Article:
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Christian Galinski wrote:

> There are some more basic facts about conversion (transliteration,
> transcription and romanization) to mention:
>
> (1) ISO/TC 46/SC 2 decided years ago to deal with level-1 conversion
> (bidirectional one-to-one conversion for automatic application) first, and
> then take care of level-2 conversion (i.e. more user-friendly, but usually
> only unidirectional conversion) in the future.

That was largely superseded in recent years. The original decision
led to withdrawal by some P-members from this, notably the United
States. That original approach had several flaws in it.


> The aim was to have at least
> one harmonized system of conversion for each language/script in question.

Most of the ISO standards are unharmonised with each other. What
exactly do you mean by harmonization?

> Therefore, ISO conversion tables are mostly not very user-friendly - which
> was not their primary aim anyhow (and not meant as a criticism here at all).

And that is the reason why so few of them are used, excpet where they
happen to use pre-existing conventions, which the most used of them
do.

> (2) Most 'standard' conversion systems in science have a number of variants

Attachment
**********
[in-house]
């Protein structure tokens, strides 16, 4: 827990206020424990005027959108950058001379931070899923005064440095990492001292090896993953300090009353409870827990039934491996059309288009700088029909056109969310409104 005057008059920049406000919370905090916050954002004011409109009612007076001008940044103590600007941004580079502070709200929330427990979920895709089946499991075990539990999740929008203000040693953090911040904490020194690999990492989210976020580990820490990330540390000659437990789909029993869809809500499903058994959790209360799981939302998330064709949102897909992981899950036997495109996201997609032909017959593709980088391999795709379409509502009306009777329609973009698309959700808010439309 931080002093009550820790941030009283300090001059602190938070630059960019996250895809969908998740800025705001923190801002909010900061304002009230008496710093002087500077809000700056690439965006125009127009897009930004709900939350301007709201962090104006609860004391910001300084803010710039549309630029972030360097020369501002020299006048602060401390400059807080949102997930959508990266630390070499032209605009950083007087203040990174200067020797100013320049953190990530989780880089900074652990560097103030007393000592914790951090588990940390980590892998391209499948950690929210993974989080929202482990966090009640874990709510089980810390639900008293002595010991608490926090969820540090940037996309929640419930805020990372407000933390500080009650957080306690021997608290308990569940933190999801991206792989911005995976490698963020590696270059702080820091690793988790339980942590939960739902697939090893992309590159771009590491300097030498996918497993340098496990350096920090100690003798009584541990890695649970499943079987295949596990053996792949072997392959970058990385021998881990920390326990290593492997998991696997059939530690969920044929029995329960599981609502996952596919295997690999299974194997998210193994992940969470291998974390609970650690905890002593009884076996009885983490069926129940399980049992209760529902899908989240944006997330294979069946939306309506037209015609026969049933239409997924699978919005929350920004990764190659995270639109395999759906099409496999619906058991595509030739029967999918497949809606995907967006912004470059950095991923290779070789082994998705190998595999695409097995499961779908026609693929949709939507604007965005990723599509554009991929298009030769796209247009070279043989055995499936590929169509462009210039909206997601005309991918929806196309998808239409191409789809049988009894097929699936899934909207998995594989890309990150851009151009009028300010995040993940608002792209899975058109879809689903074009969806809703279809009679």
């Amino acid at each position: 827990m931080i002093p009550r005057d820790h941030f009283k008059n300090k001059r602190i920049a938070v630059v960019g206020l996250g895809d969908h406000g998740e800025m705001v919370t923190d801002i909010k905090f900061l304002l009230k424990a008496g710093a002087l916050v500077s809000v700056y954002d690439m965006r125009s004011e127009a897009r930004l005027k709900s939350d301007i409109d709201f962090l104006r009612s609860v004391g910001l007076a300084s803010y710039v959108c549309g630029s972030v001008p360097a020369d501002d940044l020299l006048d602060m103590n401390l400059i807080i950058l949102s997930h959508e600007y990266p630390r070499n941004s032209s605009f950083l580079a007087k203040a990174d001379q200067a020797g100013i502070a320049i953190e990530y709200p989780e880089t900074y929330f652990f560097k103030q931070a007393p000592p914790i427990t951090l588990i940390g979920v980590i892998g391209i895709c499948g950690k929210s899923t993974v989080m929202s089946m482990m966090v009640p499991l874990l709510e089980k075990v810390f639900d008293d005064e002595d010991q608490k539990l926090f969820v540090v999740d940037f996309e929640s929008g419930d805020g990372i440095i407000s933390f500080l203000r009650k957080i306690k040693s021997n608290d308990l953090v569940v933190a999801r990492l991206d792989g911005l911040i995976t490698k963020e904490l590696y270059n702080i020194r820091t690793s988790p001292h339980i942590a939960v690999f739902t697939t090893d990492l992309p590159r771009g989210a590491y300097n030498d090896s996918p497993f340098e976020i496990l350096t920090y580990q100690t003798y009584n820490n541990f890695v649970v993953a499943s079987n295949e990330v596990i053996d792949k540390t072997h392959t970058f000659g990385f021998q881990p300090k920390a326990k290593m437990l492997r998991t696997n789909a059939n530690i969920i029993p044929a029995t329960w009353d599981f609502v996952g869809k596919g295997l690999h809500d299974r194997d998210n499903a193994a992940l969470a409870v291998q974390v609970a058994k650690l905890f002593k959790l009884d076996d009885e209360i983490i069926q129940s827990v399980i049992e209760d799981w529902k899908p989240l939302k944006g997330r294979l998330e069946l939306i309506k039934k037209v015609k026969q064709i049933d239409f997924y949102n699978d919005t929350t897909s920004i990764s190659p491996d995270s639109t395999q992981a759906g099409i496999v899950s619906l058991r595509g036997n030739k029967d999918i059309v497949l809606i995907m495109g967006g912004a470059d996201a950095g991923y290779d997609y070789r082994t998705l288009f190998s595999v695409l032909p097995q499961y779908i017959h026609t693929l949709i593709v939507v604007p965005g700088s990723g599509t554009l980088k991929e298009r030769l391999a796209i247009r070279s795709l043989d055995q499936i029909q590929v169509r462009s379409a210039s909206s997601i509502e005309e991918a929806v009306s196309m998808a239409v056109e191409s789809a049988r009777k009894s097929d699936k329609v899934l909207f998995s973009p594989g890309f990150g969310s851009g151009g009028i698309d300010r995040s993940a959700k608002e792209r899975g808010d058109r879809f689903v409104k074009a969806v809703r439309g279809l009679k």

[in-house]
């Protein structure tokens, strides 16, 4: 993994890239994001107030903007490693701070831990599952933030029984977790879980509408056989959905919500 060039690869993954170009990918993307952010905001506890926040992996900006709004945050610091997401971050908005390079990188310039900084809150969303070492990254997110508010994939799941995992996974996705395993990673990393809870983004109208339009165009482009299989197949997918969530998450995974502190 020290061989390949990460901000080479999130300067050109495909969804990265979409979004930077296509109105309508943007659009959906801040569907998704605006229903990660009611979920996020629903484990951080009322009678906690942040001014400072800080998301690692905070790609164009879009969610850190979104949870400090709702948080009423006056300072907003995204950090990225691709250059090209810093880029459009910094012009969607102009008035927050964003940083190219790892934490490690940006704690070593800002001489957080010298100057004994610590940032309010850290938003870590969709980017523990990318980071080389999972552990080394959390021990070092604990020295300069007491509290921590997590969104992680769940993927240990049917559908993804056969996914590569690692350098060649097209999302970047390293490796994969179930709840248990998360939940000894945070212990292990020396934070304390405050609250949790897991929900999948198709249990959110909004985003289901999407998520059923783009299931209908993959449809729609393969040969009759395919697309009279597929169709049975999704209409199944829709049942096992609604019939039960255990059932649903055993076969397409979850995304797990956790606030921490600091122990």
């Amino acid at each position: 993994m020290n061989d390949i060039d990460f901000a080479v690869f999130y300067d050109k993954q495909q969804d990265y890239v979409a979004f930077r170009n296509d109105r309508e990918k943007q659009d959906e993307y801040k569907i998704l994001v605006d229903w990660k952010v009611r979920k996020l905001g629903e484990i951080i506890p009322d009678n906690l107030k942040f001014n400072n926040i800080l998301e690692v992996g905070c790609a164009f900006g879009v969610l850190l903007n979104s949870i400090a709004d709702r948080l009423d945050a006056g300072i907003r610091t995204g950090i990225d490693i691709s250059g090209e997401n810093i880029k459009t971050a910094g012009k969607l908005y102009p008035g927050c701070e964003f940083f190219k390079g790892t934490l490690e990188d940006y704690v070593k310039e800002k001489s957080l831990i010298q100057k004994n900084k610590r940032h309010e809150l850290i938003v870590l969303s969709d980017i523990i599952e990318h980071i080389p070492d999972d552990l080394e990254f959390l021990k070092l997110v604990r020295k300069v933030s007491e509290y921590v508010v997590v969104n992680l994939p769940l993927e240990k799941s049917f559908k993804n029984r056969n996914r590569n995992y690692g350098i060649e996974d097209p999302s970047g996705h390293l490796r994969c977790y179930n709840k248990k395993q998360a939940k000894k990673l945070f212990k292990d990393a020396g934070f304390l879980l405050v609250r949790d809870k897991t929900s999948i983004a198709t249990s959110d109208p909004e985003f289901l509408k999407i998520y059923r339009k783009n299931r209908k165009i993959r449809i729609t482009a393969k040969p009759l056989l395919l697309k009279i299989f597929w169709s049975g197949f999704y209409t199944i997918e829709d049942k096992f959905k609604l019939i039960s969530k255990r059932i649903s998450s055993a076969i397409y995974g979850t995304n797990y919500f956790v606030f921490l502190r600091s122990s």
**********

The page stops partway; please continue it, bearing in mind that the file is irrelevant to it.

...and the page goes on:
> (e.g. modified Wade-Giles or Yale or... for Chinese, modified Hepburn or
> kunreishiki or... for Japanese etc.). Which modified version to chose?

Actually that's a red herring. This only applies to modified Hepburn
for Japanese. No other languages have widely used "modified" forms.

In fact modified Hepburn has become the standard Hepburn in effect.
The Japanese name - hebonshiki - does not indicate anything modified
about it. "Modified" is now a historical anacronism as a description.

> (3) In daily use - e.g. in newspapers - different conversion 'systems'
> (often not very harmonized, nor systematic) are used in the various language
> communities.

Quite often you find that they are amazingly often harmonised.

> (4) For certain applications  - e.g. maps and globes - there are other
> commissions/committees (e.g. UN group of experts for geographical names)
> harmonizing conversions into Latin under 'user-friendly' aspects.

Which have proved the most useful in this regard. ISO standards have
generally nothing to add to the work of UNGEGN.

> ISO/TC 46/SC 2 still has work in abundance with respect to the
> standardization/harmonization of all that - whenever it is
> necessary/suitable to harmonize.

If there is work in abundance to do, I hope that Austria will get far
more involved than it has been. ONORM supplied an excellent
Secretariat, until funding crises obliged them to give it up, when
ELOT stepped in, but technical input from Austria has been minimal
otherwise.

Best regards

John Clews

--
John Clews, SESAME Computer Projects, 8 Avenue Rd, Harrogate, HG2 7PG
tel: +44 1423 888 432; fax: + 44 1423 889061;
Email: [log in to unmask]

Committee Chair of  ISO/TC46/SC2: Conversion of Written Languages;
Committee Member of ISO/IEC/JTC1/SC22/WG20: Internationalization;
Committee Member of the Foundation for Endangered Languages;
Committee Member of ISO/TC37: Terminology)